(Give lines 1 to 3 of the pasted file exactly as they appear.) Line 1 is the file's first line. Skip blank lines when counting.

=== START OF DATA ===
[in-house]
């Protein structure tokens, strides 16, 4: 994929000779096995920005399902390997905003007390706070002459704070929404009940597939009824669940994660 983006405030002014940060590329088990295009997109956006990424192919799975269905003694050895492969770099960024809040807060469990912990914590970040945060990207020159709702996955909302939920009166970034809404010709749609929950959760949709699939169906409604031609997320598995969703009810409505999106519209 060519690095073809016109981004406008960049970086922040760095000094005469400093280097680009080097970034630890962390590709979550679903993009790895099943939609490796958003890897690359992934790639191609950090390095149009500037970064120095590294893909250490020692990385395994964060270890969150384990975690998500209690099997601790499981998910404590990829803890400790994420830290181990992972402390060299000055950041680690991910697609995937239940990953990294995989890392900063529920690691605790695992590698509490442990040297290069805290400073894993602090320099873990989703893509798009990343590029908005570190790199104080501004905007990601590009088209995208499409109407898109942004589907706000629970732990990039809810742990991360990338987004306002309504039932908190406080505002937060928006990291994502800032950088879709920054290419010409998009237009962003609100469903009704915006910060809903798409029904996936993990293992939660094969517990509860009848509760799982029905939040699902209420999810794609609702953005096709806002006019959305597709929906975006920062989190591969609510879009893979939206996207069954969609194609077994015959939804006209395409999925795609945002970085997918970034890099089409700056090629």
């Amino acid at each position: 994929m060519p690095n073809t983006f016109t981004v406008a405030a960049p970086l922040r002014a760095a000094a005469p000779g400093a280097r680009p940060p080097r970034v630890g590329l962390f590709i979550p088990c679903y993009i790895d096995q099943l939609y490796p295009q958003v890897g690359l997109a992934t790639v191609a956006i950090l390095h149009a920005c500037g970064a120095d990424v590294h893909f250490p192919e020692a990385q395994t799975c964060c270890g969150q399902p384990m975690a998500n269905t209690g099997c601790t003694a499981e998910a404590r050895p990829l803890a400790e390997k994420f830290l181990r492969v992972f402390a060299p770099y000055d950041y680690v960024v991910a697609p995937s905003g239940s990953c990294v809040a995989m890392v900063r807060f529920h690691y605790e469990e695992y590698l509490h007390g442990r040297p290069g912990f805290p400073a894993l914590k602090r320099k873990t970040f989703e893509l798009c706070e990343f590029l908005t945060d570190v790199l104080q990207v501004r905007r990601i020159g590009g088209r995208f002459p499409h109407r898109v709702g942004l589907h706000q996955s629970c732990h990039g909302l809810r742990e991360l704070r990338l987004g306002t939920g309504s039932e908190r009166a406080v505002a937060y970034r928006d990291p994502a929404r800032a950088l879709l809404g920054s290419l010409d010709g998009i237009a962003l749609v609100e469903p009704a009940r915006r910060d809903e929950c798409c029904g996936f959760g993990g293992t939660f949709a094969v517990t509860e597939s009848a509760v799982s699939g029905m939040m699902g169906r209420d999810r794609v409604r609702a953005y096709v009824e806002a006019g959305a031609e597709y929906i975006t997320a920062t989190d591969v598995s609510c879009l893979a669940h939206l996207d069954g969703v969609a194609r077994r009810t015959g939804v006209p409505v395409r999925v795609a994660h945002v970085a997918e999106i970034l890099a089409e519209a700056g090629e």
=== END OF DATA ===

[in-house]
């Protein structure tokens, strides 16, 4: 994929000779096995920005399902390997905003007390706070002459704070929404009940597939009824669940994660 983006405030002014940060590329088990295009997109956006990424192919799975269905003694050895492969770099960024809040807060469990912990914590970040945060990207020159709702996955909302939920009166970034809404010709749609929950959760949709699939169906409604031609997320598995969703009810409505999106519209 060519690095073809016109981004406008960049970086922040760095000094005469400093280097680009080097970034630890962390590709979550679903993009790895099943939609490796958003890897690359992934790639191609950090390095149009500037970064120095590294893909250490020692990385395994964060270890969150384990975690998500209690099997601790499981998910404590990829803890400790994420830290181990992972402390060299000055950041680690991910697609995937239940990953990294995989890392900063529920690691605790695992590698509490442990040297290069805290400073894993602090320099873990989703893509798009990343590029908005570190790199104080501004905007990601590009088209995208499409109407898109942004589907706000629970732990990039809810742990991360990338987004306002309504039932908190406080505002937060928006990291994502800032950088879709920054290419010409998009237009962003609100469903009704915006910060809903798409029904996936993990293992939660094969517990509860009848509760799982029905939040699902209420999810794609609702953005096709806002006019959305597709929906975006920062989190591969609510879009893979939206996207069954969609194609077994015959939804006209395409999925795609945002970085997918970034890099089409700056090629």
């Amino acid at each position: 994929m060519p690095n073809t983006f016109t981004v406008a405030a960049p970086l922040r002014a760095a000094a005469p000779g400093a280097r680009p940060p080097r970034v630890g590329l962390f590709i979550p088990c679903y993009i790895d096995q099943l939609y490796p295009q958003v890897g690359l997109a992934t790639v191609a956006i950090l390095h149009a920005c500037g970064a120095d990424v590294h893909f250490p192919e020692a990385q395994t799975c964060c270890g969150q399902p384990m975690a998500n269905t209690g099997c601790t003694a499981e998910a404590r050895p990829l803890a400790e390997k994420f830290l181990r492969v992972f402390a060299p770099y000055d950041y680690v960024v991910a697609p995937s905003g239940s990953c990294v809040a995989m890392v900063r807060f529920h690691y605790e469990e695992y590698l509490h007390g442990r040297p290069g912990f805290p400073a894993l914590k602090r320099k873990t970040f989703e893509l798009c706070e990343f590029l908005t945060d570190v790199l104080q990207v501004r905007r990601i020159g590009g088209r995208f002459p499409h109407r898109v709702g942004l589907h706000q996955s629970c732990h990039g909302l809810r742990e991360l704070r990338l987004g306002t939920g309504s039932e908190r009166a406080v505002a937060y970034r928006d990291p994502a929404r800032a950088l879709l809404g920054s290419l010409d010709g998009i237009a962003l749609v609100e469903p009704a009940r915006r910060d809903e929950c798409c029904g996936f959760g993990g293992t939660f949709a094969v517990t509860e597939s009848a509760v799982s699939g029905m939040m699902g169906r209420d999810r794609v409604r609702a953005y096709v009824e806002a006019g959305a031609e597709y929906i975006t997320a920062t989190d591969v598995s609510c879009l893979a669940h939206l996207d069954g969703v969609a194609r077994r009810t015959g939804v006209p409505v395409r999925v795609a994660h945002v970085a997918e999106i970034l890099a089409e519209a700056g090629e």